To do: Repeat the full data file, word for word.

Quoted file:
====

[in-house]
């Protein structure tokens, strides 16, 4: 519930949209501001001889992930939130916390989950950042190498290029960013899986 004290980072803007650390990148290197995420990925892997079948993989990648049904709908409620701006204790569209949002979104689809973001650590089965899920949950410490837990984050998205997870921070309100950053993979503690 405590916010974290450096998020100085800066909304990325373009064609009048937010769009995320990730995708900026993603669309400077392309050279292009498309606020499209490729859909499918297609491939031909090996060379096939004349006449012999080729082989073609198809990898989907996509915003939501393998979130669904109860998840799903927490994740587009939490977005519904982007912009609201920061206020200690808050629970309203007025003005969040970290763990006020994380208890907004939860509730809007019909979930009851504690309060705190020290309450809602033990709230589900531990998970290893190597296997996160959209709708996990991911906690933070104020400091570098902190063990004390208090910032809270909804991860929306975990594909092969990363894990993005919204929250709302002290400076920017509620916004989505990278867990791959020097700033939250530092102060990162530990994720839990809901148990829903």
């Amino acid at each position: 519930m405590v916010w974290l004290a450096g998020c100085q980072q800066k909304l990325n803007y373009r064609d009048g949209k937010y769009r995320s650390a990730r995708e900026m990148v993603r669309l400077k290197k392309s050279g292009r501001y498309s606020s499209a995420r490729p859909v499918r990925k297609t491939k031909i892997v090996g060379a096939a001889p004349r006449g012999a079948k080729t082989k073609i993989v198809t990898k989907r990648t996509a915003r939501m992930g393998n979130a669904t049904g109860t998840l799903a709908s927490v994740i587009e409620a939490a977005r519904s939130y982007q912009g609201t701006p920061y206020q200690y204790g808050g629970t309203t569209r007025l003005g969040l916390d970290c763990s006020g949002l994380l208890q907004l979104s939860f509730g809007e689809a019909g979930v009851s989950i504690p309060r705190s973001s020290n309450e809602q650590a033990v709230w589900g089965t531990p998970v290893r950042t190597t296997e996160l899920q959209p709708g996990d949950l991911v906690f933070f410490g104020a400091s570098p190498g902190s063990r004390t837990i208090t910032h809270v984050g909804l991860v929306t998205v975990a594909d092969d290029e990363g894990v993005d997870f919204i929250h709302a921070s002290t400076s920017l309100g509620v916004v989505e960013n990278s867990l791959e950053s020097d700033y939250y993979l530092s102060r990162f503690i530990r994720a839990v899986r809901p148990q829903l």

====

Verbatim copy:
[in-house]
């Protein structure tokens, strides 16, 4: 519930949209501001001889992930939130916390989950950042190498290029960013899986 004290980072803007650390990148290197995420990925892997079948993989990648049904709908409620701006204790569209949002979104689809973001650590089965899920949950410490837990984050998205997870921070309100950053993979503690 405590916010974290450096998020100085800066909304990325373009064609009048937010769009995320990730995708900026993603669309400077392309050279292009498309606020499209490729859909499918297609491939031909090996060379096939004349006449012999080729082989073609198809990898989907996509915003939501393998979130669904109860998840799903927490994740587009939490977005519904982007912009609201920061206020200690808050629970309203007025003005969040970290763990006020994380208890907004939860509730809007019909979930009851504690309060705190020290309450809602033990709230589900531990998970290893190597296997996160959209709708996990991911906690933070104020400091570098902190063990004390208090910032809270909804991860929306975990594909092969990363894990993005919204929250709302002290400076920017509620916004989505990278867990791959020097700033939250530092102060990162530990994720839990809901148990829903």
């Amino acid at each position: 519930m405590v916010w974290l004290a450096g998020c100085q980072q800066k909304l990325n803007y373009r064609d009048g949209k937010y769009r995320s650390a990730r995708e900026m990148v993603r669309l400077k290197k392309s050279g292009r501001y498309s606020s499209a995420r490729p859909v499918r990925k297609t491939k031909i892997v090996g060379a096939a001889p004349r006449g012999a079948k080729t082989k073609i993989v198809t990898k989907r990648t996509a915003r939501m992930g393998n979130a669904t049904g109860t998840l799903a709908s927490v994740i587009e409620a939490a977005r519904s939130y982007q912009g609201t701006p920061y206020q200690y204790g808050g629970t309203t569209r007025l003005g969040l916390d970290c763990s006020g949002l994380l208890q907004l979104s939860f509730g809007e689809a019909g979930v009851s989950i504690p309060r705190s973001s020290n309450e809602q650590a033990v709230w589900g089965t531990p998970v290893r950042t190597t296997e996160l899920q959209p709708g996990d949950l991911v906690f933070f410490g104020a400091s570098p190498g902190s063990r004390t837990i208090t910032h809270v984050g909804l991860v929306t998205v975990a594909d092969d290029e990363g894990v993005d997870f919204i929250h709302a921070s002290t400076s920017l309100g509620v916004v989505e960013n990278s867990l791959e950053s020097d700033y939250y993979l530092s102060r990162f503690i530990r994720a839990v899986r809901p148990q829903l």